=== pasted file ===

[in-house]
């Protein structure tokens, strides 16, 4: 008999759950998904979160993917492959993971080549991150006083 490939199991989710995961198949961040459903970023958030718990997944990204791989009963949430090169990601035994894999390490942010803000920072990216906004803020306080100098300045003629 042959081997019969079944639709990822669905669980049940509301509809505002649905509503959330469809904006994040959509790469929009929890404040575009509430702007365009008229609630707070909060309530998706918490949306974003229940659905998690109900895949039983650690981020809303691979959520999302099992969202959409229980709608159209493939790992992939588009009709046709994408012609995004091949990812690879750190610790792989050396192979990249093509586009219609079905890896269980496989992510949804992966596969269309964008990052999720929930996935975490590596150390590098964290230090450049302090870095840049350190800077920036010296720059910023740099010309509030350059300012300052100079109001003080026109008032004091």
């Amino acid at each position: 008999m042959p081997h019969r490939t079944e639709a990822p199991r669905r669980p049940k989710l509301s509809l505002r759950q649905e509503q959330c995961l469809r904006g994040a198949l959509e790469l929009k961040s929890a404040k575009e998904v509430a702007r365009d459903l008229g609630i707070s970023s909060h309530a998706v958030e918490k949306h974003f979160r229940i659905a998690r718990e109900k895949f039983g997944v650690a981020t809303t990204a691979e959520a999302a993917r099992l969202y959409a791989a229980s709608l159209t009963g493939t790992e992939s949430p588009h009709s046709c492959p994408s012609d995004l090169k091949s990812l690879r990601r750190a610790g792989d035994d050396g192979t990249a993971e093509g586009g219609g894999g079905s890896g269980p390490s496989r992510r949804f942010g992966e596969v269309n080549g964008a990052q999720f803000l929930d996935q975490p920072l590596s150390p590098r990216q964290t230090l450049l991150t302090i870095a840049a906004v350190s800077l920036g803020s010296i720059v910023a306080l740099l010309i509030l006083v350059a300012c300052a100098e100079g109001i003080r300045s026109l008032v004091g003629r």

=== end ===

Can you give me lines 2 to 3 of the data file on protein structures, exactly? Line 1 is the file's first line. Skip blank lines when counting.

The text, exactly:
């Protein structure tokens, strides 16, 4: 008999759950998904979160993917492959993971080549991150006083 490939199991989710995961198949961040459903970023958030718990997944990204791989009963949430090169990601035994894999390490942010803000920072990216906004803020306080100098300045003629 042959081997019969079944639709990822669905669980049940509301509809505002649905509503959330469809904006994040959509790469929009929890404040575009509430702007365009008229609630707070909060309530998706918490949306974003229940659905998690109900895949039983650690981020809303691979959520999302099992969202959409229980709608159209493939790992992939588009009709046709994408012609995004091949990812690879750190610790792989050396192979990249093509586009219609079905890896269980496989992510949804992966596969269309964008990052999720929930996935975490590596150390590098964290230090450049302090870095840049350190800077920036010296720059910023740099010309509030350059300012300052100079109001003080026109008032004091």
């Amino acid at each position: 008999m042959p081997h019969r490939t079944e639709a990822p199991r669905r669980p049940k989710l509301s509809l505002r759950q649905e509503q959330c995961l469809r904006g994040a198949l959509e790469l929009k961040s929890a404040k575009e998904v509430a702007r365009d459903l008229g609630i707070s970023s909060h309530a998706v958030e918490k949306h974003f979160r229940i659905a998690r718990e109900k895949f039983g997944v650690a981020t809303t990204a691979e959520a999302a993917r099992l969202y959409a791989a229980s709608l159209t009963g493939t790992e992939s949430p588009h009709s046709c492959p994408s012609d995004l090169k091949s990812l690879r990601r750190a610790g792989d035994d050396g192979t990249a993971e093509g586009g219609g894999g079905s890896g269980p390490s496989r992510r949804f942010g992966e596969v269309n080549g964008a990052q999720f803000l929930d996935q975490p920072l590596s150390p590098r990216q964290t230090l450049l991150t302090i870095a840049a906004v350190s800077l920036g803020s010296i720059v910023a306080l740099l010309i509030l006083v350059a300012c300052a100098e100079g109001i003080r300045s026109l008032v004091g003629r």